Sacrilegious as this may seem, I’ve never been a fan of the Coen brothers. In part I’m sure this is due to only having seen certain films in their oeuvre, but having suffered through the unbearable screwball comedy of Raising Arizona and the insufferable Barton Fink I’d pretty much given up on them by the time The Big Lebowski hit the screens (‘You’ve never seen The Big Lebowski?’ No, I have never seen The Big Lebowski. ‘Officer, the handcuffs’.) I’ve since been tempted back into the cinema for The Man Who Wasn’t There (fantastically dull. Really.), rented Fargo (good, but what movie with Steve Buscemi’s hang-dog face isn’t?) and watched Oh Brother, Where Art Thou? on telly (I liked the songs) and my opinion has changed little. The Coen Brothers are competent filmmakers with a tragic disposition towards wackiness and pastiche that mars their every work, something akin to seeing Wes Anderson in double. I tell you this because there’s a tendency amongst film critics to praise the Coen Brothers’ work to high heaven regardless of its worth, and I want you to know that when I say their new film is very, very good, you can trust me.
No Country for Old Men is based upon Cormac McCarthy’s 2005 novel, the brothers’ first straight book adaptation, and by all accounts the film adheres fairly strictly to the text. This leads to a peculiar moment later in the film when a central character dies, but more of that later. Until that point, from the opening credits and Tommy Lee Jones’ portentous voice-over as Sheriff Ed Tom Bell, this is a tight, taut exercise in filmmaking, a relentlessly tense thriller that works on a purely visceral level but also deals in higher ideas of good and evil. Its backdrop is the imposing landscape of West Texas, sparse and arid, and it’s out here that Llewellyn Moss (Josh Brolin) stumbles across the gory aftermath of a drugs deal gone wrong. Among the dead and the dying Moss finds a briefcase stuffed full of banknotes and flees the scene.
By now we’ve been introduced to the murderous, enigmatic presence of Anton Chigurh (Javier Bardem) who, despite a haircut that makes him look like a member of an especially groovy sixties garage band and a curious instrument of death constructed from a pressurized gas canister, has already killed twice in scenes of such extreme violence and cold-bloodedness that we are developing a sense of extreme foreboding over Moss’ decision to take the money. When Moss returns to the scene of the massacre he narrowly escapes being caught by the Mexicans and, packing his wife on a bus to her mother, goes on the run with the briefcase, with Chigurh in close pursuit. It’s hard to describe the degree of menace Bardem brings to this role. There are moments of what could be described as humour in his interactions with those he meets along the way, but they’re shot through with such terror and unease that you’re gripping your seat even while you’re laughing.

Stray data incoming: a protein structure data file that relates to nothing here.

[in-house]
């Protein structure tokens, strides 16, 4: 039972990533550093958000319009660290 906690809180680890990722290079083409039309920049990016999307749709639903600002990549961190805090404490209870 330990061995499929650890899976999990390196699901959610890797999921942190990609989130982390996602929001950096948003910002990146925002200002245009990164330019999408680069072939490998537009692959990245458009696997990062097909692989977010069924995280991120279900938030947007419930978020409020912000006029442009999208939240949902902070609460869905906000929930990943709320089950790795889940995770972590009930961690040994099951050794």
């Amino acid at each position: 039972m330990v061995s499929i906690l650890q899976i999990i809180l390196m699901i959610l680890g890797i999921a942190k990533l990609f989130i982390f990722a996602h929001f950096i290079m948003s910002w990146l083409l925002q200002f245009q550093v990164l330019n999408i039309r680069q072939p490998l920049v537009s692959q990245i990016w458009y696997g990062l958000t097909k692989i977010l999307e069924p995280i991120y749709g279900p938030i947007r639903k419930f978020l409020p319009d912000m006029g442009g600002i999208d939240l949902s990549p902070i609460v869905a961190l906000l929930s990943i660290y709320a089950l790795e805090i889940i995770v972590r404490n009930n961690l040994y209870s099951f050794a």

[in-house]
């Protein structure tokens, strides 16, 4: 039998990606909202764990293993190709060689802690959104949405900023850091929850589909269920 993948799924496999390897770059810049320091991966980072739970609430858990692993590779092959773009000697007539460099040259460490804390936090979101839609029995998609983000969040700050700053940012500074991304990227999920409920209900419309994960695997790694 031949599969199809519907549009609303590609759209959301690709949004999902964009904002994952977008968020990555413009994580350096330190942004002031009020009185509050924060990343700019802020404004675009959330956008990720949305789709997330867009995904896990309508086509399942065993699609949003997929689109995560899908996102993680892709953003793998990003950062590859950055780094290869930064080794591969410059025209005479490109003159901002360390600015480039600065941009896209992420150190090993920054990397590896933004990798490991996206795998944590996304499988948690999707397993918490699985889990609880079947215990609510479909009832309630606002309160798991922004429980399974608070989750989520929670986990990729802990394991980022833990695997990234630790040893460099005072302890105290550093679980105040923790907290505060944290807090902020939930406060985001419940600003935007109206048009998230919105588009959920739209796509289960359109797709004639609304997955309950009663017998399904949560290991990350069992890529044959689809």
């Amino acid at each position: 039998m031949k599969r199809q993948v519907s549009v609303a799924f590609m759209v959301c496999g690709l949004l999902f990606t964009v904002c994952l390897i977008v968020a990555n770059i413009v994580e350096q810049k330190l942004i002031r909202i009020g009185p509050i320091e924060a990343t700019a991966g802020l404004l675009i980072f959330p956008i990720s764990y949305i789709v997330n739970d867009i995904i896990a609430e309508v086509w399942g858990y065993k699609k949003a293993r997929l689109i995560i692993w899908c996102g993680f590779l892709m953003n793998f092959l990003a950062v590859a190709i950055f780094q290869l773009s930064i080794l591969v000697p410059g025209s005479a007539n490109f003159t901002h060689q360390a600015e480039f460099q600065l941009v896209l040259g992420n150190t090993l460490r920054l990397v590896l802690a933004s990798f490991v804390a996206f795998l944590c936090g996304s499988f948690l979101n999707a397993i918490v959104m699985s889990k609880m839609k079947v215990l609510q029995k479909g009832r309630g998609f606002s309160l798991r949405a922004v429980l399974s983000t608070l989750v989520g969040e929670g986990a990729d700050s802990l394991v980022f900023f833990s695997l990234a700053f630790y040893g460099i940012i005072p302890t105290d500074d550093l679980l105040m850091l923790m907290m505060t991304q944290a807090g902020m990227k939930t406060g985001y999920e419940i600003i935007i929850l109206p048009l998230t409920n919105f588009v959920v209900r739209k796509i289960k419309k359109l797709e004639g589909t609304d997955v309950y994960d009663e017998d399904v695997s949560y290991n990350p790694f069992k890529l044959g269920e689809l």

Chigurh seems to represent relentless, unstoppable evil; as unforgiving and harsh as the Texas countryside; as inexorable as the general decline in standards that the Sheriff complains bitterly about. There comes a point where we’re unsure if he’s a man or some kind of dark, avenging spirit. Part of what is disquieting about Chigurh is that he appears to live by some strict moral code, however twisted, and that his actions are in some way governed by this, as if he’s obliged to track down Moss not as a job, but in order to make him pay for his greed. The appearance of Woody Harrelson as Moss’ guardian cowboy angel, pleading with him to return the money, only adds to this impression, as do the Sheriff’s lugubrious pronouncements on the inevitable.
Approximately three-quarters of the way through the film one of the major characters dies off-screen, removing the possibility of the dramatic showdown that is high in the audience’s expectations. From this point onwards not everything that occurs is immediately clear and we lose the logic that has, until then, underpinned the narrative. The instant gratification of the obvious is snatched away from us and we’re left blindly searching for meaning in the void. Given my low opinion of the Coen brothers it was at this point I feared that No Country for Old Men had fallen foul of their contrived methods but, firstly, the brothers are doing nothing more than being true to the original text and, secondly, while what may work in print isn’t always what works in film, there is something pleasing in leaving a movie theatre still digesting what you have just seen on the screen. In this way the Coens score big over that other recent film set in the wide expanses of America, The Assassination of Jesse James by the Coward Robert Ford, which saw fit to telegraph every last emotion and plot detail by way of an intrusive voice-over, and instead invites comparison with that master of the unexplained, David Lynch.